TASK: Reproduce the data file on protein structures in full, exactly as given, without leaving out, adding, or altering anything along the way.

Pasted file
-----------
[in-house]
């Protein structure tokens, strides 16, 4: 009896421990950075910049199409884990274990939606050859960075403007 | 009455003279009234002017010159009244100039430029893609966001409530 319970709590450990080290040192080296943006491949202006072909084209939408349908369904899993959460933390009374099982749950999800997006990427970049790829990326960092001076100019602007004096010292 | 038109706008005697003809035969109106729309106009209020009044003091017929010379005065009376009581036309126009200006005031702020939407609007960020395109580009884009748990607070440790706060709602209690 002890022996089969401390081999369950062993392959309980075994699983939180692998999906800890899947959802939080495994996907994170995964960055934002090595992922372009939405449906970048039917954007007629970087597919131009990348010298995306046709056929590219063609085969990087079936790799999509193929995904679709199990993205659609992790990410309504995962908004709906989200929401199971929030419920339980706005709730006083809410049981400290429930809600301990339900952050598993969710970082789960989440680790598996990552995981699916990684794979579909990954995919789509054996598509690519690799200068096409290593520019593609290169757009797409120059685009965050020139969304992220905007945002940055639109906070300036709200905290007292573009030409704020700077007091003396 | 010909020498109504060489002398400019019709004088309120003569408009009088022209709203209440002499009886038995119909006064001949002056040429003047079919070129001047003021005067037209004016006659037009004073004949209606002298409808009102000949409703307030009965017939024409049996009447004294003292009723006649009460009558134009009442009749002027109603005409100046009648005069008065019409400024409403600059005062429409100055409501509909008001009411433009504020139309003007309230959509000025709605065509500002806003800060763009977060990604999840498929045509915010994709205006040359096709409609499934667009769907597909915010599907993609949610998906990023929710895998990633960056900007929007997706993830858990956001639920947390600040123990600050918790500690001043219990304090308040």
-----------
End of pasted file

[in-house]
């Protein structure tokens, strides 16, 4: 009896421990950075910049199409884990274990939606050859960075403007 | 009455003279009234002017010159009244100039430029893609966001409530 319970709590450990080290040192080296943006491949202006072909084209939408349908369904899993959460933390009374099982749950999800997006990427970049790829990326960092001076100019602007004096010292 | 038109706008005697003809035969109106729309106009209020009044003091017929010379005065009376009581036309126009200006005031702020939407609007960020395109580009884009748990607070440790706060709602209690 002890022996089969401390081999369950062993392959309980075994699983939180692998999906800890899947959802939080495994996907994170995964960055934002090595992922372009939405449906970048039917954007007629970087597919131009990348010298995306046709056929590219063609085969990087079936790799999509193929995904679709199990993205659609992790990410309504995962908004709906989200929401199971929030419920339980706005709730006083809410049981400290429930809600301990339900952050598993969710970082789960989440680790598996990552995981699916990684794979579909990954995919789509054996598509690519690799200068096409290593520019593609290169757009797409120059685009965050020139969304992220905007945002940055639109906070300036709200905290007292573009030409704020700077007091003396 | 010909020498109504060489002398400019019709004088309120003569408009009088022209709203209440002499009886038995119909006064001949002056040429003047079919070129001047003021005067037209004016006659037009004073004949209606002298409808009102000949409703307030009965017939024409049996009447004294003292009723006649009460009558134009009442009749002027109603005409100046009648005069008065019409400024409403600059005062429409100055409501509909008001009411433009504020139309003007309230959509000025709605065509500002806003800060763009977060990604999840498929045509915010994709205006040359096709409609499934667009769907597909915010599907993609949610998906990023929710895998990633960056900007929007997706993830858990956001639920947390600040123990600050918790500690001043219990304090308040």